by Jane Hammons
Decades ago, when I was earning a teaching credential at UC Berkeley, I was assigned a class of graduating high school seniors who were not going to graduate unless they passed a writing proficiency exam. Students from many backgrounds and dispositions filled this classroom: the school bully; depressed students unable to complete assignments; many multilingual students, some of them refugees from wars and revolutions in Central America.
Some students were described as “low IQ.” Others were absent so often they’d never managed to be in school on days the exam was given (several times a year beginning in ninth grade.) I had taught first-year comp as a graduate student at the University of New Mexico, and beginning in my own high school years, I’d tutored students at all grade levels. But as the teacher in charge of this class, I was unsure where to begin. My gut told me it wasn’t with the essay.
So I handed out copies of Why I Am Not A Painter by Frank O’Hara.
We read to borrow, not to analyze. We wrote poems using the opening lines:
I am not a painter. I am a poet.
Why? I think I would rather be
A painter, but I am not. Well,
We wrote poems about what we were and what we were not. We were and were not many things. Soccer player, baker, guitar player, singer, artist, mother, runner, boxer, gymnast, barrel racer, jewelry maker—the list was impressive.
Only one of us wrote writer after I am.
Students challenged my statement. If I was a writer, why was I teaching them instead of being rich and famous like Stephen King? I explained that writing was published in many ways and that I most often published in small journals and literary magazines. They were skeptical. Unimpressed. One student said I was like a bench warmer on a minor league baseball team. Right, I said, eager to get the attention off me, adding that I might be a farm team writer but I was a Reggie Jackson teacher (we were in Oakland, after all), and I’d knock teaching them out of the park.
Most but not all passed the proficiency exam.
Three wrote poems that were published in the school literary magazine; one had a drawing published in that magazine, another a cartoon.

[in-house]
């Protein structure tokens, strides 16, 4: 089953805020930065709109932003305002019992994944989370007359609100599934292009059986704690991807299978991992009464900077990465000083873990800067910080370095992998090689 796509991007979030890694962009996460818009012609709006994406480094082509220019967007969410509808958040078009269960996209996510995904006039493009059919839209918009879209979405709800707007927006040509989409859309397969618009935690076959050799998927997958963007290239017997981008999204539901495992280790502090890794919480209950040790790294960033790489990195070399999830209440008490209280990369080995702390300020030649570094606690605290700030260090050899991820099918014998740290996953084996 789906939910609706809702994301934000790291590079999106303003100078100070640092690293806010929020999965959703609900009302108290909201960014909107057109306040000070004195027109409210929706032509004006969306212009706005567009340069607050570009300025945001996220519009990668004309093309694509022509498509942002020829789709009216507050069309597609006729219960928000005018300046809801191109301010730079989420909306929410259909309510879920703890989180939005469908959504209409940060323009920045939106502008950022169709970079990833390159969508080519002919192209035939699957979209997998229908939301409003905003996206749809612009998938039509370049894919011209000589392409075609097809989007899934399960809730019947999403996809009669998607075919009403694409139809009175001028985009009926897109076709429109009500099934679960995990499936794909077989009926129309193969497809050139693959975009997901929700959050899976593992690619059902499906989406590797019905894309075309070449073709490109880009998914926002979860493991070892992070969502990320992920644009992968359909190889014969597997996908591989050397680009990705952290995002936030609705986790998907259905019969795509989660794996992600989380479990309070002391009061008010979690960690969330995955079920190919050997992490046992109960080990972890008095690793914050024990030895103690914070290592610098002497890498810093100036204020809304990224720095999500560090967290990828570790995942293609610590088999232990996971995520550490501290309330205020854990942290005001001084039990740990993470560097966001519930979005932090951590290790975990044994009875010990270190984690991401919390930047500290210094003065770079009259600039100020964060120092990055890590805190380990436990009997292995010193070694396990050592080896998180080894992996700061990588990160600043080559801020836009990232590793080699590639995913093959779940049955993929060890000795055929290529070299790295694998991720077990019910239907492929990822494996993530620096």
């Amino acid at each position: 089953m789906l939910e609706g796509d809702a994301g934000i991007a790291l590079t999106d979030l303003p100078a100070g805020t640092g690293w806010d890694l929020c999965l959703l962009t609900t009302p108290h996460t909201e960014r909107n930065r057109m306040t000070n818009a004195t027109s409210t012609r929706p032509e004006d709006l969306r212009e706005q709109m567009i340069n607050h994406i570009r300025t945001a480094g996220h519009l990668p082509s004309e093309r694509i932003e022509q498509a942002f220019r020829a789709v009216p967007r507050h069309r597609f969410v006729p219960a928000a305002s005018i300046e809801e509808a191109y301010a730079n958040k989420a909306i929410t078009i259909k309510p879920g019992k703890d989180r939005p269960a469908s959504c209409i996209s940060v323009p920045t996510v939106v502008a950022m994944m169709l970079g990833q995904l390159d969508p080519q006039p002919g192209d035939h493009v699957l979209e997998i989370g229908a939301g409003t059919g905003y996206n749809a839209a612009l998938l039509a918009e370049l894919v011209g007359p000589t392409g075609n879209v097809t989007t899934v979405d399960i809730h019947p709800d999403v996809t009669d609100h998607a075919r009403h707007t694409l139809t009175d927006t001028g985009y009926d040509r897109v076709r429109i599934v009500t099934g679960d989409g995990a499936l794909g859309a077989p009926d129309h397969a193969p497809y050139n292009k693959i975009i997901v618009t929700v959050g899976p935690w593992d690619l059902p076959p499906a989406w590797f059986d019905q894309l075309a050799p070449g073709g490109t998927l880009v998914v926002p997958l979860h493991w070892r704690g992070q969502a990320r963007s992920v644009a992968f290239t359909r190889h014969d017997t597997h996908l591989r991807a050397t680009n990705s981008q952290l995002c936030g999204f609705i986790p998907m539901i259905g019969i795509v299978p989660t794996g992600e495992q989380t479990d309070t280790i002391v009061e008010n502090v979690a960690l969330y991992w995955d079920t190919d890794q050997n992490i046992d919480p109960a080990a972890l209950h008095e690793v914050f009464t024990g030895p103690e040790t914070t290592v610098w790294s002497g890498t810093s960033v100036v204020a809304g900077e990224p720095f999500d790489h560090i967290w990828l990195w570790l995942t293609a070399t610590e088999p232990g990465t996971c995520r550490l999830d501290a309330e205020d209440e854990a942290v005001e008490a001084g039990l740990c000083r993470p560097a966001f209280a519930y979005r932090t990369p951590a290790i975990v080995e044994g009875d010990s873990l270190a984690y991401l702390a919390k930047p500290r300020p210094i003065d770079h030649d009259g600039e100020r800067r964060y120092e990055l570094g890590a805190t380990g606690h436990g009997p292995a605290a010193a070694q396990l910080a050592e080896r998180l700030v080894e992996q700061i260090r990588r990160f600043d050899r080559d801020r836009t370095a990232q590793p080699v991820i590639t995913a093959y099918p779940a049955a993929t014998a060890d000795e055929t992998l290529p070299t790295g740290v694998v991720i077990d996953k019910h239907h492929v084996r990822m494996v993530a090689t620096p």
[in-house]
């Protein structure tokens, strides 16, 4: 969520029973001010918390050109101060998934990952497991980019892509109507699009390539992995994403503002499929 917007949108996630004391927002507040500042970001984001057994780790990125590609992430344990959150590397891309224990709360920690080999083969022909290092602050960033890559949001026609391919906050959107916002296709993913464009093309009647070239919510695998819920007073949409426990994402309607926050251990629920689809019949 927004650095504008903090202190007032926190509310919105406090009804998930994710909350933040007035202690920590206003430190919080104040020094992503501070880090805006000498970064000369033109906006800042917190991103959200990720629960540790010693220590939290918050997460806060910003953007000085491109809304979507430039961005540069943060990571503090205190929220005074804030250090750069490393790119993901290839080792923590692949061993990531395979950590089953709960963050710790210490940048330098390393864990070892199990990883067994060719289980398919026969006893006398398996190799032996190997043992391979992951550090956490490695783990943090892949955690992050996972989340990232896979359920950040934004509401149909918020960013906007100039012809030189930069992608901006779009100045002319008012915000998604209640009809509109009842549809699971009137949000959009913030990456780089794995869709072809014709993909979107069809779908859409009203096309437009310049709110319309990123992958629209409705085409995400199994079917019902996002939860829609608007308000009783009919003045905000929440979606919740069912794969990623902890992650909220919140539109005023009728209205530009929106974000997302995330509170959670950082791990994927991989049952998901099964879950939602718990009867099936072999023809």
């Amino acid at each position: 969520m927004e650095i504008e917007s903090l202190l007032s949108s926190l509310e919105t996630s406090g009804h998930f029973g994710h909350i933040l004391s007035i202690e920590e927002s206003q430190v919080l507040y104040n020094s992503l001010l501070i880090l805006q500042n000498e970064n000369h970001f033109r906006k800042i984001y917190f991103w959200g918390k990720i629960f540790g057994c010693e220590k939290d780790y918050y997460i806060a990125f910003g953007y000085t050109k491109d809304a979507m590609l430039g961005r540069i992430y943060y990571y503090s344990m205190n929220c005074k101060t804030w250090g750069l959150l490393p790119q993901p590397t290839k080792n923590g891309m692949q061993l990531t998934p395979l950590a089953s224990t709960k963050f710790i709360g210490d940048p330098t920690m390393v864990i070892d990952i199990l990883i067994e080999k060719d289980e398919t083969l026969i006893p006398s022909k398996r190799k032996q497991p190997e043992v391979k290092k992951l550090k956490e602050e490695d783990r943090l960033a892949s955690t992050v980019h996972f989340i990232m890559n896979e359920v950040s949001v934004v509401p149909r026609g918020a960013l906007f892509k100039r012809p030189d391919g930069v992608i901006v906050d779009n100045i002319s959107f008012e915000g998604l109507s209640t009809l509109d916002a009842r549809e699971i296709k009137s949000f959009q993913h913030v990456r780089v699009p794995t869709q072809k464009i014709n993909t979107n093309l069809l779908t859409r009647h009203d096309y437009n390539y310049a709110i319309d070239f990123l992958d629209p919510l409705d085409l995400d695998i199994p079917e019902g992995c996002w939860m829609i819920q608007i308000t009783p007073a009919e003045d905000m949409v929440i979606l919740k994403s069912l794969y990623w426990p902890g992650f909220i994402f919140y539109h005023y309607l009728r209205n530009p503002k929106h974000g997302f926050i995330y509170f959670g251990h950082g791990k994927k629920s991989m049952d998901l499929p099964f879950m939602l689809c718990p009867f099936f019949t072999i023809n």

One student (the cartoonist) banged her head through the glass window of the principal’s office upon receiving her not passing score.
For over half my life, I taught writing and learned a lot from students. I’ve been retired from teaching for seven years, but it’s hard for me to separate writing from teaching or teaching from learning, something I hope to never stop doing. From my students I learned the value in doing things that are so hard they seem impossible.
WHY I AM NOT A DANCER
Step in. These are the first words of any Nia routine.
I like the invitation.
Nia is a form of dance that combines elements of martial arts, yoga, and modern dance. In the first class I took, I learned from the young instructor that Nia was most influenced by Isadora Duncan, mother of modern dance. Free-flowing hair, loose garments and bare feet are the hallmarks of her dance. She was anti-ballet, the un-ballerina.
I saw Isadora Duncan-style dancers for the first time at a place in Berkeley known as The Greek Temple. A colleague in my department invited me to celebrate her 50th birthday there and to not bring a gift but something to share—food, a song, writing. I had not known that she was both a dancer and a teacher of dance in the Isadora Duncan school. She danced with some of her students. I read a poem. The connection between dance and writing was forged in a way I wouldn’t understand for a number of years.
In addition to the invitation, I like the spirit of Nia. Some moves are graceful, others intentionally ungraceful. Many routines involve yelling, grunting, clawing the air, pounding the floor. Some moves are sweeping and athletic. Others are small—flicking fingers, a move called “catching flies”. Routines often focus on a particular part of the body—hands, feet, arms, belly—combining big and small, noisy and quiet, graceful and awkward moves. Some aspects of Nia are meditative. Dancers are instructed to focus on breath, on the heart, find things to be grateful for, acknowledge beauty. Both the moves and moods of Nia shift throughout any given routine, requiring concentration to perform.
I recently moved and, for the first time in my life, have an office—a room of my own. It is also the room where I practice Nia. Before the pandemic I most often did Nia in a class with others. Until I’m ready to get back to a gym or studio, I use the Nia app and dance alone or with friends in my office. It isn’t something I can give up.
After class an instructor once said to me, “I like how comfortable you are off balance”—understanding something essential about me, knowing me only from class.
Balance is something we value—balanced diet, balanced budget, balanced life. But being off balance is valuable too—it adds a new perspective, presents a challenge. There are things to be learned in the stumble, the faltering, the fall. This is something I believed and tried to convey as a teacher. It’s hard to take risks while maintaining balance.
In my best teaching, I extended the invitation to write.
In my best writing, I accept it.